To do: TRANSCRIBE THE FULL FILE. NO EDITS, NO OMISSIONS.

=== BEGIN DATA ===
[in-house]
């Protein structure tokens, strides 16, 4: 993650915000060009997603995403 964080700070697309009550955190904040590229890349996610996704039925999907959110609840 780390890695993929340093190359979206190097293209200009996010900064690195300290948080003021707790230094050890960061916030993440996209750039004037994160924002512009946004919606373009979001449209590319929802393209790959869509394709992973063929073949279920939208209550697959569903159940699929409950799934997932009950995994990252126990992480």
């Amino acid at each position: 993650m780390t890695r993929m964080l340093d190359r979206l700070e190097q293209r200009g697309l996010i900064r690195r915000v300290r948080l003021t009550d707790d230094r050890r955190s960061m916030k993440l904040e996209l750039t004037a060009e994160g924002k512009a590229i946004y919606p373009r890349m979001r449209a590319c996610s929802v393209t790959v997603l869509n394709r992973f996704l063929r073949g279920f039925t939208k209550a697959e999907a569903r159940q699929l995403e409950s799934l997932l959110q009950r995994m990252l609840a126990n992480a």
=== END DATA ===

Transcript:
[in-house]
């Protein structure tokens, strides 16, 4: 993650915000060009997603995403 964080700070697309009550955190904040590229890349996610996704039925999907959110609840 780390890695993929340093190359979206190097293209200009996010900064690195300290948080003021707790230094050890960061916030993440996209750039004037994160924002512009946004919606373009979001449209590319929802393209790959869509394709992973063929073949279920939208209550697959569903159940699929409950799934997932009950995994990252126990992480």
């Amino acid at each position: 993650m780390t890695r993929m964080l340093d190359r979206l700070e190097q293209r200009g697309l996010i900064r690195r915000v300290r948080l003021t009550d707790d230094r050890r955190s960061m916030k993440l904040e996209l750039t004037a060009e994160g924002k512009a590229i946004y919606p373009r890349m979001r449209a590319c996610s929802v393209t790959v997603l869509n394709r992973f996704l063929r073949g279920f039925t939208k209550a697959e999907a569903r159940q699929l995403e409950s799934l997932l959110q009950r995994m990252l609840a126990n992480a």